When we were pre-engaged, I started to feel like a second-class citizen. I started getting self-conscious every time we showed up at a party and I still didn’t have a ring on. When those blasted red hearts showed up on my Facebook newsfeed announcing that so-and-so just got engaged, my first thought was usually “Already?! They’ve been together for two minutes!” Oh, and watching Teen Mom, where pregnant 16-year-olds get engaged every episode, I started feeling sincerely jealous that those kids “had it all.” (Yeah, it got bad.) I felt like people thought I wasn’t an adult because we weren’t engaged, that our relationship was on the rocks, or that Adam didn’t really love me. I felt completely powerless over the biggest decision of my life.

When I tried to explain this to my boyfriend, he’d nod sympathetically and insist that an engagement was in our future. Sometime.

For a lot of girls, we are used to hearing guys say that they want to marry us so that we will date them, or continue to date them, or sleep with them, or move in with them, or whatever. So I was skeptical when Adam said it. I had heard those lines from men before, and I honestly didn’t believe him. I was tired.

This was compounded by the message from movies and magazines and whatnot is that If A Guy Wants To Marry You He Will Drop Everything Move Heaven and Earth and Ask You Right Now Immediately Today As Of This Instant. Along with that goes the idea that if he hasn’t asked you, he doesn’t love you, and you’re foolish to be wasting your time with him.

In case you were starting to believe it, I’m here to tell you that this is total bullsh*t.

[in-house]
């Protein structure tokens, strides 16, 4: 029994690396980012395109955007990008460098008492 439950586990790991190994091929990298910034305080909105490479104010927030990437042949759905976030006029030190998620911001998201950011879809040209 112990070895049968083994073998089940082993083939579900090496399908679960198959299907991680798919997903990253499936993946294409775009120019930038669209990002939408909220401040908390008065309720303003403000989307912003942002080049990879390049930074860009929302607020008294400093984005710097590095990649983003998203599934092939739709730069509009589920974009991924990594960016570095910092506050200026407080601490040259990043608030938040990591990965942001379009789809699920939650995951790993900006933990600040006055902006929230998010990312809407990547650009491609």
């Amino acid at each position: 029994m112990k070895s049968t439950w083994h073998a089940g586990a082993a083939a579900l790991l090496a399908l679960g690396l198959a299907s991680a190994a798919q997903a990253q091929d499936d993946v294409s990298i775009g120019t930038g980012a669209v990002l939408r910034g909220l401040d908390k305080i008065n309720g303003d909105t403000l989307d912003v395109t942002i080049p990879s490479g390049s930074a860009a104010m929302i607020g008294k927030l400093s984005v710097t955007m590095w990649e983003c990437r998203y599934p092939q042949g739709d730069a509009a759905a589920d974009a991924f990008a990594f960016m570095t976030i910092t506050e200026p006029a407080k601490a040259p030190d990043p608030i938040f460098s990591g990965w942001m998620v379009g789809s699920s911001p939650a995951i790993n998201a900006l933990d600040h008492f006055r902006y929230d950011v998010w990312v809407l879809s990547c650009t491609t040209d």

The truth is that, like most big, important things, proposals take time. Sometimes they take a lot of time, and a lot of energy, and a lot of money. Even the simple ones.

Right after Adam proposed, he said, “I’m so glad I don’t have to pretend not to want to get married anymore.” I had been with the guy for almost four years, and this still came as a total shock. I had never considered the idea that he actually wanted to get married.

As much as we hear rhetoric about not settling for anyone but The One, men hear messages about how women want Providers. And even though I make enough to support the both of us, he wanted to get to the point where he could support us, plus a house, plus babies. He wanted to ask my dad permission (a logistical feat in itself, as my dad travels 10 months a year), and he wanted to buy me a Canadian diamond set in white gold. All of these things took time. And when he said, “be patient,” what he meant was “please wait for me, I’m working on it.”

Before the proposal, we had multiple conversations about the future. I laid out my terms (marriage before babies or buying a house) and he laid out his (he gets to ask, when he’s ready). We agreed. But on the days where I felt out of control, or tired, or annoyed that our engagement was totally in his hands, I think it would have helped to hear this: He’s listening and he hears you. He knows what you want, and he loves you, and he’s working to give it to you. And more importantly, in case you don’t already know, he wants to marry you. It sometimes just takes time to get there.